By Chris Lane
By Jeff Balke
By Aaron Reiss
By Angelica Leicht
By Dianna Wray
By Aaron Reiss
By Camilo Smith
By Craig Malisow
It seems to me that there is an inverse correlation between how well trained and paid police officers are and how much of this sort of thing you read about. How often do you read about FBI or Secret Service agents shooting their children or murdering for unrequited love?
You know good and well that Commissioners Court and City Hall can find as much money as they need if it means a junket or buying themselves furniture or funding a study or proposal so one of their friends can get rich off of the taxpayer. You know good and well that they are spending thousands of your dollars to erect multicolored signs so that you can be reminded of all their names every time they dig a hole somewhere. They can find the money to put up new red lights at sites that have had no change in traffic flow in years (except for the identity of some of the traffic). But they can never find the money to pay the police.
If you snuck police salaries into the budget disguised as a study or proposal, it would probably pass without a hitch. Maybe we could disguise their salaries as a ticket collection company, the kind discussed in your Boss Hall article.
George A. Butel
Recently, Sam Nuchia released his new guidelines concerning police chase policy. It sounds a lot like the old policy ["Deadly Pursuit," by Brian Wallstin, March 10, 1994].
All I can say for certain is that I feel sorry for the 11 innocent bystanders who will be killed this year during police chases. Who will these 11 people be? It could be you. It could be me. It could be my wife coming home from work. It could be your kids coming home from school. The police department really doesn't give a hoot who it is. It's a random thing you know. Someone is going to die during the apprehension of some two-bit criminal.
When it happens, as it is sure to, there is not going to be anyone around to say I'm sorry for what happened. But you can be sure the tow trucks and police investigators will be there to clean up the mess as quickly as possible and determine the police department was not at fault.
There is actually a very simple solution to this whole problem. The chief of police should be an elected office instead of an appointed one. In this way, the police department would have to answer to the public for its wayward, out of control policies. If you notice, the top spot in the sheriff's department is an elected position and you don't see very many county sheriffs involved in high speed collisions. You don't see dozens of wrecked police cruisers in the parking lot of the sheriff's department.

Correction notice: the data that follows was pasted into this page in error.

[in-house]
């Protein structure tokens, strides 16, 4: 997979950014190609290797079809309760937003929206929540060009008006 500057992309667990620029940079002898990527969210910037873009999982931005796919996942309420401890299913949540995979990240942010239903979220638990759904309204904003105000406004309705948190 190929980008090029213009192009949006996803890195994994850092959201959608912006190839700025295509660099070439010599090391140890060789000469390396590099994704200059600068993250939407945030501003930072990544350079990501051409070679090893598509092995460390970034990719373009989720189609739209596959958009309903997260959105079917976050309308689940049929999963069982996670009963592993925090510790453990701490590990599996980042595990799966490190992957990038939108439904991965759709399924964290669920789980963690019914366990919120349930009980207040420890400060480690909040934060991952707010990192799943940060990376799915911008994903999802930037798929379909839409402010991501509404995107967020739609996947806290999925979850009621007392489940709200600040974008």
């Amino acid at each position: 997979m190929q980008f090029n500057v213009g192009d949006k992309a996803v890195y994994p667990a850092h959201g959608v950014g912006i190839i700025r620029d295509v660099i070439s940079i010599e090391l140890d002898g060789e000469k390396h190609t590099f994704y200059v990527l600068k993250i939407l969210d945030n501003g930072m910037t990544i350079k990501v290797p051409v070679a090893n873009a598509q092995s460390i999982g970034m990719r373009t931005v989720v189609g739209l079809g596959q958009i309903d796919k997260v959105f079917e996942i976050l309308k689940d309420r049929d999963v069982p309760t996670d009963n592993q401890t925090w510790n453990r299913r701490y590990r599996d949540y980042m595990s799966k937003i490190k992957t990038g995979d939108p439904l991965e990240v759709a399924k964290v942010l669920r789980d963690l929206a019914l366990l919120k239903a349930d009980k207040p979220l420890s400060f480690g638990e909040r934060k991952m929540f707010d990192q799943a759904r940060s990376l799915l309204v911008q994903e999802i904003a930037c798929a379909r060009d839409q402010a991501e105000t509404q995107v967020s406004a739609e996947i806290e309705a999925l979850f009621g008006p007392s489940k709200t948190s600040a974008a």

This serves to illustrate the basic problem at HPD. They really don't have to answer to the public at all. There are no built-in controls to keep the city police from becoming predatory in nature.
Hang the Juror
I'm writing in response to Tim Fleck's article on "Re-Hanging the Judge" that appeared in the February 9 issue.
Let me preface this by stating that I am not an attorney and have no interest in Judge Salinas' case one way or the other. I am absolutely appalled that Ms. Ryan has displayed such a cavalier attitude with respect to the secrecy requirement of the Texas Code of Criminal Procedure.
Article 20.02 "Deliberations Secret" states that, "The deliberations of the grand jury shall be secret. Any grand juror or bailiff who divulges anything transpiring before them in the course of their official duties shall be liable to a fine as for contempt of court, not exceeding $500, and to imprisonment not exceeding 30 days."
Inasmuch as she is a lawyer, this former grand juror had better be prepared to get out her checkbook and pack a toothbrush for her stay as a guest of the county. We cannot allow people to make a mockery of our system of justice.
Re-hang the juror
I was quite appalled, after reading your recent article in the Houston Press [News, "Re-Hanging the Judge," by Tim Fleck, February 9], at the outspoken details given for publication by two members of the grand jury.
I was privileged to be a member of the Harris County Grand Jury several years ago, and recall that each member took an oath that they would not discuss the happenings that occurred during any of the grand jury sessions. Perhaps they no longer swear to keep secret from the public the details of what goes on in the jury room. At least, one member of the grand jury whom you quoted requested anonymity.
I was particularly surprised and offended that a member of the Bar (Mrs. Ryan) would publicly air certain details of what happened in the jury room. Her comment that the grand jury had "the appearance of a kangaroo court" taxes my intelligence when made, by all people, a lawyer. I am sure that Mrs. Ryan is (or should be) well acquainted with the fact that the grand jury is not a court and does not "try" people for any alleged offenses. Their duty is to hear both sides of the presentation and then decide if there is enough evidence for a majority of nine members to recommend an indictment or a no-bill.
Editor's note: Yolanda Villarreal Ryan (no relation to Mr. Ryan, we assume) did not divulge anything of substance that transpired in the grand jury's deliberations. She simply questioned the district attorney's methods and motivation in continuing to target Lupe Salinas. She has every right to do so, since, at least when we last looked, this is still a free country.